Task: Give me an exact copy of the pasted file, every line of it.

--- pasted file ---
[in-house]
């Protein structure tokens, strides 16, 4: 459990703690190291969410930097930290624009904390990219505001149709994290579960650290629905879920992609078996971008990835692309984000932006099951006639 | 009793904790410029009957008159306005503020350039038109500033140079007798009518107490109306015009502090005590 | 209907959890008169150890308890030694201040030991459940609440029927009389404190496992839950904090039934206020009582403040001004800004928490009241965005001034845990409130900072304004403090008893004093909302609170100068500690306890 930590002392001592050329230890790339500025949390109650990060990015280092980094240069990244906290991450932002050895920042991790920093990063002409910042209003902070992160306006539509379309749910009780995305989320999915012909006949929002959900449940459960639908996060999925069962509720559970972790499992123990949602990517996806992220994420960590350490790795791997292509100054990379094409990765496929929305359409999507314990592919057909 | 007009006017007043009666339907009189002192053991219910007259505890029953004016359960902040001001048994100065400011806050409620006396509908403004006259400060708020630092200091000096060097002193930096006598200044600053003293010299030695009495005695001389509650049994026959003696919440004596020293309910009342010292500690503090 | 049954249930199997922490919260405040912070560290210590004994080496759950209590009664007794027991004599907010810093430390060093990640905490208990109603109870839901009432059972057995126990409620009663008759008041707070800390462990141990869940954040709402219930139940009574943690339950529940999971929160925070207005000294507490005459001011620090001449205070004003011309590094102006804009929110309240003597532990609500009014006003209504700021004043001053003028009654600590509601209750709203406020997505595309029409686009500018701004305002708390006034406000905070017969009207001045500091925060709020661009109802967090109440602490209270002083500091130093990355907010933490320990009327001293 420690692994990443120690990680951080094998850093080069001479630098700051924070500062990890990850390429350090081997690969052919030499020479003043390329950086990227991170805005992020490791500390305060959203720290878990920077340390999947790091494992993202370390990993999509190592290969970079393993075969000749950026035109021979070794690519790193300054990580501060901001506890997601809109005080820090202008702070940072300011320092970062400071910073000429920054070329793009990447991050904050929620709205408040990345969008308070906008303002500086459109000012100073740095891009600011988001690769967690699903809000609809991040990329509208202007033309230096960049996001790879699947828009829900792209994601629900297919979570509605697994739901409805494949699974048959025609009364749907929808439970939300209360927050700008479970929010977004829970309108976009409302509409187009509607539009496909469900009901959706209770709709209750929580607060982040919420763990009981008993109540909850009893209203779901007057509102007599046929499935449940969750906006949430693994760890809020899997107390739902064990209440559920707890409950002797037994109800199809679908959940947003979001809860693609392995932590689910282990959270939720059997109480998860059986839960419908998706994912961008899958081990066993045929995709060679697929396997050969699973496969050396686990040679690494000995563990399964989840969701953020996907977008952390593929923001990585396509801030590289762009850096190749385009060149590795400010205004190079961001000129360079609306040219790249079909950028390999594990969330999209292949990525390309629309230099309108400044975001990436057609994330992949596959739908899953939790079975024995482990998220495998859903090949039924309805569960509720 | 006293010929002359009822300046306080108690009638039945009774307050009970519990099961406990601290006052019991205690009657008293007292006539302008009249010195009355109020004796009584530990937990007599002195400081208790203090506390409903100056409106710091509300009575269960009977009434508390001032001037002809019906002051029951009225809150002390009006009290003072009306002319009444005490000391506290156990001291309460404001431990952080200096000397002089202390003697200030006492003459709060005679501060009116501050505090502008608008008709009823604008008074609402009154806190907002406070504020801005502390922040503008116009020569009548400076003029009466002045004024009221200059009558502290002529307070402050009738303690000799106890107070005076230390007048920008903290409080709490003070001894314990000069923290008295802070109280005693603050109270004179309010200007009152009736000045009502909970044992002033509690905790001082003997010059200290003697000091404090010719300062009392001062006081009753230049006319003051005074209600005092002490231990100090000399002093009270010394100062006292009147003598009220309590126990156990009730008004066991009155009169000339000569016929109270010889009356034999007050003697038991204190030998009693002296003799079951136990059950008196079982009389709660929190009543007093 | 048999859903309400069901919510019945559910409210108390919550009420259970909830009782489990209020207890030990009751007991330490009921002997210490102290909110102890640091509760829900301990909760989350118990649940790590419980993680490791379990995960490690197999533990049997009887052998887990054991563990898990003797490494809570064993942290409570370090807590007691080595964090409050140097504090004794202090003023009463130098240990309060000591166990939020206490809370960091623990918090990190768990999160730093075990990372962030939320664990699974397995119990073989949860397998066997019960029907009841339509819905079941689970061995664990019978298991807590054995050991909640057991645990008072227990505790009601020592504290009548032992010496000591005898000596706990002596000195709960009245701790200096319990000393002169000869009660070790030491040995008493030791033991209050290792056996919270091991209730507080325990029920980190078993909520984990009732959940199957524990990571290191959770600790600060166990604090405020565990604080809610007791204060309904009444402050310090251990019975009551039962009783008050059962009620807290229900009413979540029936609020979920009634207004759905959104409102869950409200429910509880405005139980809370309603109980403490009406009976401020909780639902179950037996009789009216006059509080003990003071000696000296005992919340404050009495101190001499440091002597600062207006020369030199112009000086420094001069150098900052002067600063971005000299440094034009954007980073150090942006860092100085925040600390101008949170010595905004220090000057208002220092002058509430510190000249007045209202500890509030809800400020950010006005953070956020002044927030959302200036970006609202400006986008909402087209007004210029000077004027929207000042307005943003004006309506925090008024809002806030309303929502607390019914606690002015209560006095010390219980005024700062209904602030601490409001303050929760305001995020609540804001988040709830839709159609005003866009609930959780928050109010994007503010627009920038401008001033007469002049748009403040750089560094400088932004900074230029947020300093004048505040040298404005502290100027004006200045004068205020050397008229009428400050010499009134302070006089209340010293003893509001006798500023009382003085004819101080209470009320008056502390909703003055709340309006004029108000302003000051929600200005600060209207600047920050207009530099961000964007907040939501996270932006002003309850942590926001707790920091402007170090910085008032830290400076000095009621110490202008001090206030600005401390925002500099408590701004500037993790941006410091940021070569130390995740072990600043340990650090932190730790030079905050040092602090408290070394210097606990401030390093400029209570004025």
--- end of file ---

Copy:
[in-house]
């Protein structure tokens, strides 16, 4: 459990703690190291969410930097930290624009904390990219505001149709994290579960650290629905879920992609078996971008990835692309984000932006099951006639 | 009793904790410029009957008159306005503020350039038109500033140079007798009518107490109306015009502090005590 | 209907959890008169150890308890030694201040030991459940609440029927009389404190496992839950904090039934206020009582403040001004800004928490009241965005001034845990409130900072304004403090008893004093909302609170100068500690306890 930590002392001592050329230890790339500025949390109650990060990015280092980094240069990244906290991450932002050895920042991790920093990063002409910042209003902070992160306006539509379309749910009780995305989320999915012909006949929002959900449940459960639908996060999925069962509720559970972790499992123990949602990517996806992220994420960590350490790795791997292509100054990379094409990765496929929305359409999507314990592919057909 | 007009006017007043009666339907009189002192053991219910007259505890029953004016359960902040001001048994100065400011806050409620006396509908403004006259400060708020630092200091000096060097002193930096006598200044600053003293010299030695009495005695001389509650049994026959003696919440004596020293309910009342010292500690503090 | 049954249930199997922490919260405040912070560290210590004994080496759950209590009664007794027991004599907010810093430390060093990640905490208990109603109870839901009432059972057995126990409620009663008759008041707070800390462990141990869940954040709402219930139940009574943690339950529940999971929160925070207005000294507490005459001011620090001449205070004003011309590094102006804009929110309240003597532990609500009014006003209504700021004043001053003028009654600590509601209750709203406020997505595309029409686009500018701004305002708390006034406000905070017969009207001045500091925060709020661009109802967090109440602490209270002083500091130093990355907010933490320990009327001293 420690692994990443120690990680951080094998850093080069001479630098700051924070500062990890990850390429350090081997690969052919030499020479003043390329950086990227991170805005992020490791500390305060959203720290878990920077340390999947790091494992993202370390990993999509190592290969970079393993075969000749950026035109021979070794690519790193300054990580501060901001506890997601809109005080820090202008702070940072300011320092970062400071910073000429920054070329793009990447991050904050929620709205408040990345969008308070906008303002500086459109000012100073740095891009600011988001690769967690699903809000609809991040990329509208202007033309230096960049996001790879699947828009829900792209994601629900297919979570509605697994739901409805494949699974048959025609009364749907929808439970939300209360927050700008479970929010977004829970309108976009409302509409187009509607539009496909469900009901959706209770709709209750929580607060982040919420763990009981008993109540909850009893209203779901007057509102007599046929499935449940969750906006949430693994760890809020899997107390739902064990209440559920707890409950002797037994109800199809679908959940947003979001809860693609392995932590689910282990959270939720059997109480998860059986839960419908998706994912961008899958081990066993045929995709060679697929396997050969699973496969050396686990040679690494000995563990399964989840969701953020996907977008952390593929923001990585396509801030590289762009850096190749385009060149590795400010205004190079961001000129360079609306040219790249079909950028390999594990969330999209292949990525390309629309230099309108400044975001990436057609994330992949596959739908899953939790079975024995482990998220495998859903090949039924309805569960509720 | 006293010929002359009822300046306080108690009638039945009774307050009970519990099961406990601290006052019991205690009657008293007292006539302008009249010195009355109020004796009584530990937990007599002195400081208790203090506390409903100056409106710091509300009575269960009977009434508390001032001037002809019906002051029951009225809150002390009006009290003072009306002319009444005490000391506290156990001291309460404001431990952080200096000397002089202390003697200030006492003459709060005679501060009116501050505090502008608008008709009823604008008074609402009154806190907002406070504020801005502390922040503008116009020569009548400076003029009466002045004024009221200059009558502290002529307070402050009738303690000799106890107070005076230390007048920008903290409080709490003070001894314990000069923290008295802070109280005693603050109270004179309010200007009152009736000045009502909970044992002033509690905790001082003997010059200290003697000091404090010719300062009392001062006081009753230049006319003051005074209600005092002490231990100090000399002093009270010394100062006292009147003598009220309590126990156990009730008004066991009155009169000339000569016929109270010889009356034999007050003697038991204190030998009693002296003799079951136990059950008196079982009389709660929190009543007093 | 048999859903309400069901919510019945559910409210108390919550009420259970909830009782489990209020207890030990009751007991330490009921002997210490102290909110102890640091509760829900301990909760989350118990649940790590419980993680490791379990995960490690197999533990049997009887052998887990054991563990898990003797490494809570064993942290409570370090807590007691080595964090409050140097504090004794202090003023009463130098240990309060000591166990939020206490809370960091623990918090990190768990999160730093075990990372962030939320664990699974397995119990073989949860397998066997019960029907009841339509819905079941689970061995664990019978298991807590054995050991909640057991645990008072227990505790009601020592504290009548032992010496000591005898000596706990002596000195709960009245701790200096319990000393002169000869009660070790030491040995008493030791033991209050290792056996919270091991209730507080325990029920980190078993909520984990009732959940199957524990990571290191959770600790600060166990604090405020565990604080809610007791204060309904009444402050310090251990019975009551039962009783008050059962009620807290229900009413979540029936609020979920009634207004759905959104409102869950409200429910509880405005139980809370309603109980403490009406009976401020909780639902179950037996009789009216006059509080003990003071000696000296005992919340404050009495101190001499440091002597600062207006020369030199112009000086420094001069150098900052002067600063971005000299440094034009954007980073150090942006860092100085925040600390101008949170010595905004220090000057208002220092002058509430510190000249007045209202500890509030809800400020950010006005953070956020002044927030959302200036970006609202400006986008909402087209007004210029000077004027929207000042307005943003004006309506925090008024809002806030309303929502607390019914606690002015209560006095010390219980005024700062209904602030601490409001303050929760305001995020609540804001988040709830839709159609005003866009609930959780928050109010994007503010627009920038401008001033007469002049748009403040750089560094400088932004900074230029947020300093004048505040040298404005502290100027004006200045004068205020050397008229009428400050010499009134302070006089209340010293003893509001006798500023009382003085004819101080209470009320008056502390909703003055709340309006004029108000302003000051929600200005600060209207600047920050207009530099961000964007907040939501996270932006002003309850942590926001707790920091402007170090910085008032830290400076000095009621110490202008001090206030600005401390925002500099408590701004500037993790941006410091940021070569130390995740072990600043340990650090932190730790030079905050040092602090408290070394210097606990401030390093400029209570004025």